How to Alphabetize Files

by Susan Abe; Updated September 26, 2017
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Yes, you learned to do this in elementary school — or did you? In the real world, there are prefixes to names to consider, numbers in company names and other companies known only by acronyms of their former names. Suddenly, filing alphabetically becomes a bit more complicated. In order not to "lose" a file that is somewhere but not where you first thought, you need a system. If you share these files with others, the system needs to be straightforward and easily communicated. Filing is done by units. The first unit is usually a person's last name. If two people share the same last name, you advance to the second unit, which is their first names. If they share both, you advance to the third unit, such as a middle name or initial.

Step 1

Transpose names of individuals when filing using the following system: last name, first name or initial, middle name or initial. For instance, John Q. Public would be filed as "Public, John Q."

Step 2

Add prefixes to surnames to the surname to make one word and file in alphabetic order. For instance, John Q. De Public would be filed as "DePublic, John Q."

Step 3

File a confusing name as it is written when you cannot distinguish the first or last name. For example, Jon Q. John would be filed as "John, Jon Q."

Step 4

Combine hyphenated and compound last names to form one unit and file appropriately. For example, John Q. Doe-Public would be filed as "Doe-Public, John Q."

Step 5

File titles that are an intrinsic part of a name and in the absence of a last name as the first unit. For example Saint John Q. would be filed as "Saint, John Q."

Step 6

File full names with titles with the title as the last unit. Thus, Father John Q. Public would be filed as "Public, John Q., Father."

Step 7

File other titles and name appendages such as Sr., Jr., Mrs., or Ph.D. as the last unit. For example, John Q. Public, Jr. would be filed as "Public, John Q. Jr."

Step 8

File company names beginning with a title as written. For instance, “Dr. Pepper Bottling Company" should first be filed as "Doctor," then by "Pepper," etc.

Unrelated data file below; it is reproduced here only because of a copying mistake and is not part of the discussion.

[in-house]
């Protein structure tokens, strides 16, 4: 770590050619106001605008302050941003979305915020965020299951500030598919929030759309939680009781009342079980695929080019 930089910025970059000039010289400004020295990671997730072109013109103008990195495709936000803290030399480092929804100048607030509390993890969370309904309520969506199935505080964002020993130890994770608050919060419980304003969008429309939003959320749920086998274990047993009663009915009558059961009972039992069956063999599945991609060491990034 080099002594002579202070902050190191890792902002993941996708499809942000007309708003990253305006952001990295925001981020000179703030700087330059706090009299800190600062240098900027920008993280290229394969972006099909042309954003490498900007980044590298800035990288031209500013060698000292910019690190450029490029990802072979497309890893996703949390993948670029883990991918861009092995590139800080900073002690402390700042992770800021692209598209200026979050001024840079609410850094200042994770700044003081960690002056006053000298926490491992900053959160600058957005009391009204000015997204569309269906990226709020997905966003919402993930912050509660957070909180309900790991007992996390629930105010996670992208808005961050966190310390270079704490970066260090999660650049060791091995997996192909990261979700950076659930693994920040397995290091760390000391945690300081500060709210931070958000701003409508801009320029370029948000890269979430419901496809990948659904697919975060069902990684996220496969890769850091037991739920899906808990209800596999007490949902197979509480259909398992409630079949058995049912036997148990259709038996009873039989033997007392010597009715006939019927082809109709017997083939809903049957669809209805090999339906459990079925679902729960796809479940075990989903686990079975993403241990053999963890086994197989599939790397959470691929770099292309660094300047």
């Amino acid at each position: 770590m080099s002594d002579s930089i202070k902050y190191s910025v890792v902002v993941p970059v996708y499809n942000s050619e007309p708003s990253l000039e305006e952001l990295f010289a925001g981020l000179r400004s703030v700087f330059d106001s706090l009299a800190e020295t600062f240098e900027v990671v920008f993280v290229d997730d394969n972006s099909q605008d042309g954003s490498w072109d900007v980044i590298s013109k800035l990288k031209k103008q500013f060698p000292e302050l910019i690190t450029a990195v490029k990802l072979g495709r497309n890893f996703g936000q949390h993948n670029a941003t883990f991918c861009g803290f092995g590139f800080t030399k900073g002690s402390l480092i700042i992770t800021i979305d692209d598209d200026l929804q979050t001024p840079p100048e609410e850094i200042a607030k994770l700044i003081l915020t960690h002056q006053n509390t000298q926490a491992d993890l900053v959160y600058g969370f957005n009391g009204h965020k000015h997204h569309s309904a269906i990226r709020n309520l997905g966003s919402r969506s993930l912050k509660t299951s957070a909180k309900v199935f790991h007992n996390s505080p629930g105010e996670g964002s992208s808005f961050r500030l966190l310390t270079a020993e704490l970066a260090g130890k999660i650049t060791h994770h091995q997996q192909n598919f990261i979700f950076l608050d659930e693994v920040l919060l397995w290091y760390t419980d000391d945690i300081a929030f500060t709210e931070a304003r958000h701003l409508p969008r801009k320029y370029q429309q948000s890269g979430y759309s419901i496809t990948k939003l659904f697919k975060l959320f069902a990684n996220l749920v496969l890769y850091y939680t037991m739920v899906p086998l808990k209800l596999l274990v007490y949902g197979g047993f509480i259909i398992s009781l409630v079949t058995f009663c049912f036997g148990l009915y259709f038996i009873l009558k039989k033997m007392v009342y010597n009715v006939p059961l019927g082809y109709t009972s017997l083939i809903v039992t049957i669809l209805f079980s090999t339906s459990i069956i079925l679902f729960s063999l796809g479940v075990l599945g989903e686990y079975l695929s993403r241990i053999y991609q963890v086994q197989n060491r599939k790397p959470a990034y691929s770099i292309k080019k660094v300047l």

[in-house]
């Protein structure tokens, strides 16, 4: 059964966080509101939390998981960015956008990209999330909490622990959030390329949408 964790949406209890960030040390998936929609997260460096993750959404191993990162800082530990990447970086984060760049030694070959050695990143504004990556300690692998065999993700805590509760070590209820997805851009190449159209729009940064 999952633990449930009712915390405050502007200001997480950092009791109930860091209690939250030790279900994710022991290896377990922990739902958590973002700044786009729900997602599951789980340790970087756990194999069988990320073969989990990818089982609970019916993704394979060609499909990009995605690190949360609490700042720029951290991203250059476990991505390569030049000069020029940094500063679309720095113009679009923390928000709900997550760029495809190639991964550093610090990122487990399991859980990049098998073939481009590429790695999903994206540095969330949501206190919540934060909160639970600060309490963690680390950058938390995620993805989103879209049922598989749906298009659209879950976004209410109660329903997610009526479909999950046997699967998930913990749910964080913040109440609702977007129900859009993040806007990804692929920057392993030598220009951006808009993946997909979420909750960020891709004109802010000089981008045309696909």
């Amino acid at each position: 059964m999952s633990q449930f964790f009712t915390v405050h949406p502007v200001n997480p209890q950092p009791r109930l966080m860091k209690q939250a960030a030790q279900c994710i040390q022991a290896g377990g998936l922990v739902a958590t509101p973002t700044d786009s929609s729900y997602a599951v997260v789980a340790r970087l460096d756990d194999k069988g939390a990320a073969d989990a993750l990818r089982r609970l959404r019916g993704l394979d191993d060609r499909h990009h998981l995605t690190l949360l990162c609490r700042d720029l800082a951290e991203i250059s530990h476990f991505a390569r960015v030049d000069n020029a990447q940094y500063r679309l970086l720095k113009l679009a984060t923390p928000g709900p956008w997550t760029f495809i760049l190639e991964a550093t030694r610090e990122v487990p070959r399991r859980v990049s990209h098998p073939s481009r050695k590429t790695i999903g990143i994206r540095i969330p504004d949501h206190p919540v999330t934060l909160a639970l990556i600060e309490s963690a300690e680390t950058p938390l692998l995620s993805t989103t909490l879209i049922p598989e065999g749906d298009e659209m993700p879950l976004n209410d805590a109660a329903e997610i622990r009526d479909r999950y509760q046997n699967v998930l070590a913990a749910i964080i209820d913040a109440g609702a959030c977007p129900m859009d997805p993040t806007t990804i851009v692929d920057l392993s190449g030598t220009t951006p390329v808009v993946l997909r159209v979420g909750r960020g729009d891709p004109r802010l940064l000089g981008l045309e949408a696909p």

Step 9

File all abbreviations in names as though they were spelled out. Examples include "Saint" for St., "Fort" for Ft. and "Manufacturing" for Mfg.

Step 10

File a business as written, with two exceptions: If the name is that of an individual, file by last name first, or if the company name is so well-known that following the rule would cause confusion. Thus, the John Q. Public Company would be filed as "Public, John Q. Company." However, Marshall Fields Company would be filed as "Marshall, Fields, Company."

Step 11

File a business name made of of two or more surnames as written, with each name considered a discrete unit. Thus, the business "Public, Doe & Jones" would be filed as "Public," then as "Doe," and finally as "Jones."

Step 12

File a company name formed at first by letters, with each letter as a different unit. For example, "WOW Fun" would be filed in the order "W," then "O," and then "W." "Fun" would be the last unit.

Step 13

File any company with possessive or plural apostrophes as if they were absent. For example, "Men's Club" would be filed as "Mens" and then "Club."

Step 14

Disregard articles, conjunctions and prepositions when filing, unless the article, conjunction or preposition is an intrinsic part of the name. For example, The End of a Long Day would be filed as "End," "Long" and Day." The Stanford Cardinals, however, would be filed as "The," "Stanford" and lastly "Cardinals." Another exception is when prepositions begin a name. The song "Under the Boardwalk" would be filed first under "Under," then under "Boardwalk."

Step 15

File numeric names as if they were spelled out and give numbers of more than two digits their proper numeric value. For example, "The 900 Club" would be filed first under "Nine," then under "Hundred" and finally under "Club."

Tips

  • If a file location is somewhat confusing —such as in the two first names situation —put a dummy file or a colored sheet of paper cross-referencing the other option.

Warnings

  • Unless you want to spend an hour or so looking for a misfiled file, refile your files correctly. Any filing system is useless if it isn't used consistently.

About the Author

Susan Abe has been writing since 1986, producing reports for rehabilitation companies. She is a registered nurse with multiple certifications, working as a college baseball statistician and fitness coach. Abe holds an associate's degree in nursing, a Bachelors of Arts in sociology from Roanoke College and is pursuing a Master of Science in statistics at Virginia Tech.

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